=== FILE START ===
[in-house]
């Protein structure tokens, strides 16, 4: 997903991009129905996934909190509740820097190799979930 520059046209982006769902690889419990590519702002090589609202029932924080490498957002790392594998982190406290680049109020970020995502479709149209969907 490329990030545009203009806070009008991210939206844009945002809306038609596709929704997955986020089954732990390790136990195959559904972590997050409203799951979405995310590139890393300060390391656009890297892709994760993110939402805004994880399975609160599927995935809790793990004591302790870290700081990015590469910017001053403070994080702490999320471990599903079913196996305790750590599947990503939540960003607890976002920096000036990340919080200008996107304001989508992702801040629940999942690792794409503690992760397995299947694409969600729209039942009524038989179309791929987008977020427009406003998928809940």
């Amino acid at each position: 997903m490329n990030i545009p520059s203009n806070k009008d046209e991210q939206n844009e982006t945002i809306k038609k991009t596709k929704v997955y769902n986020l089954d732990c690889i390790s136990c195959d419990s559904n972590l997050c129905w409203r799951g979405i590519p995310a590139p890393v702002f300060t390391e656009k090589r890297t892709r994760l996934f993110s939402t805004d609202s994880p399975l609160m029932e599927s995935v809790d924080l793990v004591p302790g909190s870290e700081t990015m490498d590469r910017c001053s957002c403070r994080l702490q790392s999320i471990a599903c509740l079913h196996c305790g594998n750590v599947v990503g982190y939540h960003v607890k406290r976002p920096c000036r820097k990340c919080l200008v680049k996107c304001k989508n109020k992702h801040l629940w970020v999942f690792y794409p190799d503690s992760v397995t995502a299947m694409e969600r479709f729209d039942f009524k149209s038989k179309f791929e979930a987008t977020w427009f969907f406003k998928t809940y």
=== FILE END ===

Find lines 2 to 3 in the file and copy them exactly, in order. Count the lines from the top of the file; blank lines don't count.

């Protein structure tokens, strides 16, 4: 997903991009129905996934909190509740820097190799979930 520059046209982006769902690889419990590519702002090589609202029932924080490498957002790392594998982190406290680049109020970020995502479709149209969907 490329990030545009203009806070009008991210939206844009945002809306038609596709929704997955986020089954732990390790136990195959559904972590997050409203799951979405995310590139890393300060390391656009890297892709994760993110939402805004994880399975609160599927995935809790793990004591302790870290700081990015590469910017001053403070994080702490999320471990599903079913196996305790750590599947990503939540960003607890976002920096000036990340919080200008996107304001989508992702801040629940999942690792794409503690992760397995299947694409969600729209039942009524038989179309791929987008977020427009406003998928809940």
């Amino acid at each position: 997903m490329n990030i545009p520059s203009n806070k009008d046209e991210q939206n844009e982006t945002i809306k038609k991009t596709k929704v997955y769902n986020l089954d732990c690889i390790s136990c195959d419990s559904n972590l997050c129905w409203r799951g979405i590519p995310a590139p890393v702002f300060t390391e656009k090589r890297t892709r994760l996934f993110s939402t805004d609202s994880p399975l609160m029932e599927s995935v809790d924080l793990v004591p302790g909190s870290e700081t990015m490498d590469r910017c001053s957002c403070r994080l702490q790392s999320i471990a599903c509740l079913h196996c305790g594998n750590v599947v990503g982190y939540h960003v607890k406290r976002p920096c000036r820097k990340c919080l200008v680049k996107c304001k989508n109020k992702h801040l629940w970020v999942f690792y794409p190799d503690s992760v397995t995502a299947m694409e969600r479709f729209d039942f009524k149209s038989k179309f791929e979930a987008t977020w427009f969907f406003k998928t809940y």